On the 25th May 2014, Leyton Orient sadly did not achieve promotion to the championship. It was close….. very close, but I am not writing this blog post to re-live the pain of missed penalty kicks. Inside Wembley stadium that day, sitting next to Barry Hearn was an Italian businessman. Unknown to the thousands of Orient fans (customers) assembled inside the stadium, this unknown Italian businessman was about to dramatically change the fortunes of the club they love.
Shortly after the disappointment of defeat at Wembley, Barry Hearn sold Leyton Orient to Francesco Bechetti. A businessman who has made the majority of his billions in the waste industry (cue lots of jokes about him wanting to buy more rubbish!), his purchase was announced by Barry Hearn to the media as the best thing that could ever happen to Orient. I must admit, when I heard the news, I could hardly believe that my club was now owned by someone that had serious money at his disposal – billions!!
On hearing the news though, I was also disappointed – disappointed that the wonderful leadership team of Barry and Russell was being broken up. The reality is that nothing lasts forever – all organisations experience changes in leadership. The challenge is whether or not the performance of a business can maintain itself once leadership has changed. You only have to look to high profile examples for the effect of changing leadership – especially when the previous leadership team had been in place a long time – Tesco (Sir Terry Leahy); M&S (Sir Stuart Rose) – both retailers fortunes have changed dramatically since these transformational leaders were in charge. In the football world, we only need to look as far as Manchester United and Sir Alex Ferguson. Maybe Tim Cook, CEO of Apple gives us hope that leadership change can sustain success of a previous regime.
Back to the Orient story – during the summer last year, Orient recruited a number of new players (employees) – they recruited the kind of players that they could only have dreamed about just a few weeks before. With a new owner who has very deep pockets, they could suddenly afford to pay players significantly increased wages. As seemingly far more experienced recruits joined the fold, Orient fans (customers) were finding it difficult to hide their excitement. As has often been seen in the business that is professional football, money can and has bought success to others – finally it seemed that money was going to buy success for Orient.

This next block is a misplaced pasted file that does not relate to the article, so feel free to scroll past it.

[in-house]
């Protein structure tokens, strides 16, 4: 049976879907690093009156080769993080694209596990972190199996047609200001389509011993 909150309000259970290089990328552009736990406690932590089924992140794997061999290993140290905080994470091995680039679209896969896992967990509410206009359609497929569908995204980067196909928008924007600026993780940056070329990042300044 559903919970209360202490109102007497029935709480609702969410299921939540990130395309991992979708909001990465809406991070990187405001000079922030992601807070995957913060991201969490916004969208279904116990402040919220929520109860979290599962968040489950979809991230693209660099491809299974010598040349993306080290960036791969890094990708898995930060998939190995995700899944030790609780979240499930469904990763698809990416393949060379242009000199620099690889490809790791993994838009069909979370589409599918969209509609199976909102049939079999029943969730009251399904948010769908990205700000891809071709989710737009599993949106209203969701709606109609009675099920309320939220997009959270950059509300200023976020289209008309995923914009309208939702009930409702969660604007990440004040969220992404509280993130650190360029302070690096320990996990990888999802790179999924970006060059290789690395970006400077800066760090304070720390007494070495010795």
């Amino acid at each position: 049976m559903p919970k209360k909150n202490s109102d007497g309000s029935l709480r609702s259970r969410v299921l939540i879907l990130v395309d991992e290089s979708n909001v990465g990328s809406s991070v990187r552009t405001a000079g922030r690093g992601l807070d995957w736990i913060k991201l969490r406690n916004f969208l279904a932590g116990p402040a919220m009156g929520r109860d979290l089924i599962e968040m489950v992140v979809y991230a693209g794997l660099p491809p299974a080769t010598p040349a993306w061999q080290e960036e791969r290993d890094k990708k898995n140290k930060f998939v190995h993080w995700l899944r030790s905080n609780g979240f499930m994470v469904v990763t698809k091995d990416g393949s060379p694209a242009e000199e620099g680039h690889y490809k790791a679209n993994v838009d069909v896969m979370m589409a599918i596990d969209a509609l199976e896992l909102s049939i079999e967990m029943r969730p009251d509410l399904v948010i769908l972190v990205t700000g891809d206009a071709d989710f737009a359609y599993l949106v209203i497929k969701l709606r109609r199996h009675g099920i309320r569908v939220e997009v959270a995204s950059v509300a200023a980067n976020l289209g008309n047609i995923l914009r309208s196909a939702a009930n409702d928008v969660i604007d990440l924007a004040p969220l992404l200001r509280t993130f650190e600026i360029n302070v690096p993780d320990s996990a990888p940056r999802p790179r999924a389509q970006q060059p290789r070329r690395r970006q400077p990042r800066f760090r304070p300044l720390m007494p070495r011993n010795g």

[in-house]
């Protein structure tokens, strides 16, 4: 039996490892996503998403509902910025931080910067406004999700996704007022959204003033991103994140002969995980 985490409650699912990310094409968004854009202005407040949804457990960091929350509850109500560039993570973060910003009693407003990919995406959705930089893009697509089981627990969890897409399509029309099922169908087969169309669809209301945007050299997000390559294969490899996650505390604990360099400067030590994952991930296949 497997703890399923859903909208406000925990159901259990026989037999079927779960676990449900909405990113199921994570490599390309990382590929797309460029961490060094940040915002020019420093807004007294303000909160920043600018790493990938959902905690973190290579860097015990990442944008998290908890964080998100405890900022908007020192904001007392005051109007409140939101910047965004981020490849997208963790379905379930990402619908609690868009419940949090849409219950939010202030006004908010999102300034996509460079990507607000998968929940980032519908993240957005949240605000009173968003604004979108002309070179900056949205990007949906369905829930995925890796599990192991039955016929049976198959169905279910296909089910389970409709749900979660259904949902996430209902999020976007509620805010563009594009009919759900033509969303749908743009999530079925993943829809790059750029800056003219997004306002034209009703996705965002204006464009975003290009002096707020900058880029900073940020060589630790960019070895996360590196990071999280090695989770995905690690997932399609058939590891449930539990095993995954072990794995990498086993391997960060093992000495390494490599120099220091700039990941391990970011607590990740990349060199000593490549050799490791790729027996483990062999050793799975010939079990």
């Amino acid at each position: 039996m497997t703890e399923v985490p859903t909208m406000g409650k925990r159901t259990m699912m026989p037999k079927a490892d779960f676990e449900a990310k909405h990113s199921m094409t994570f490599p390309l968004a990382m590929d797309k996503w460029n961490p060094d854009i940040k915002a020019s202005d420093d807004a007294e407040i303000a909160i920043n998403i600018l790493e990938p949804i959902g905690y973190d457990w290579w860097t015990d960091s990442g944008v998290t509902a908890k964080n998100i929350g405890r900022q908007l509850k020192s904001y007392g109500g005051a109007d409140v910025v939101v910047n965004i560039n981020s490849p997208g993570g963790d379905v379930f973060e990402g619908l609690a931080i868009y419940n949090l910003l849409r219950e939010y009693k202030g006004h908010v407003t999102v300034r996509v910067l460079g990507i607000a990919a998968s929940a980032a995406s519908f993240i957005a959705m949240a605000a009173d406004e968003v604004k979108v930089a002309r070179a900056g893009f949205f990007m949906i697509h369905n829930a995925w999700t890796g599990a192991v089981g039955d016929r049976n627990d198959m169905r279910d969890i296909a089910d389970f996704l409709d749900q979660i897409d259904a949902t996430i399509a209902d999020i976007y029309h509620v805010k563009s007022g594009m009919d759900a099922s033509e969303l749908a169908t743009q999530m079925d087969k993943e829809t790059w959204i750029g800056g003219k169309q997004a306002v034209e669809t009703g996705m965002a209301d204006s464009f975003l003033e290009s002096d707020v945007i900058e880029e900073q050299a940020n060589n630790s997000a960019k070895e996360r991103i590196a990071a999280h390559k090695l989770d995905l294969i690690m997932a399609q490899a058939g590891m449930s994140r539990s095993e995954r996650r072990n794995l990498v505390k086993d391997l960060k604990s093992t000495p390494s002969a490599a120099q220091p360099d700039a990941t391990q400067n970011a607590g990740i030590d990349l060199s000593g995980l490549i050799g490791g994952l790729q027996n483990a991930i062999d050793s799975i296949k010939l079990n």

I can confirm that money does NOT buy success – not for Orient…..not for any business. Do not get me wrong – money and investment is essential for any business wanting to grow. An injection of capital enables an organisation to do things that it was previously unable to do – spending money on new resources, equipment, employees etc. – are all a vital component of a growth strategy. Yet without good leadership, HOW that investment is used is what really makes the difference. In THEORY, as we approach May 2015, Orient should not only have been able to repeat the success of 2014, they should have been able to go that one step further and actually achieve promotion. In REALITY, not only have Orient failed to do that, the impact of the change in leadership has been a complete disaster – a disaster that will very likely lead to Orient being relegated to League 2 in just a few days time.
When any business changes leadership, it creates a period of instability. It is inevitable when new leaders have their own ideas and ways of working. If you try to change too much too quickly, the results can be catastrophic. Bechetti made so many changes so quickly, in just twelve months his leadership has single-handedly undone twenty years of organisational transformation.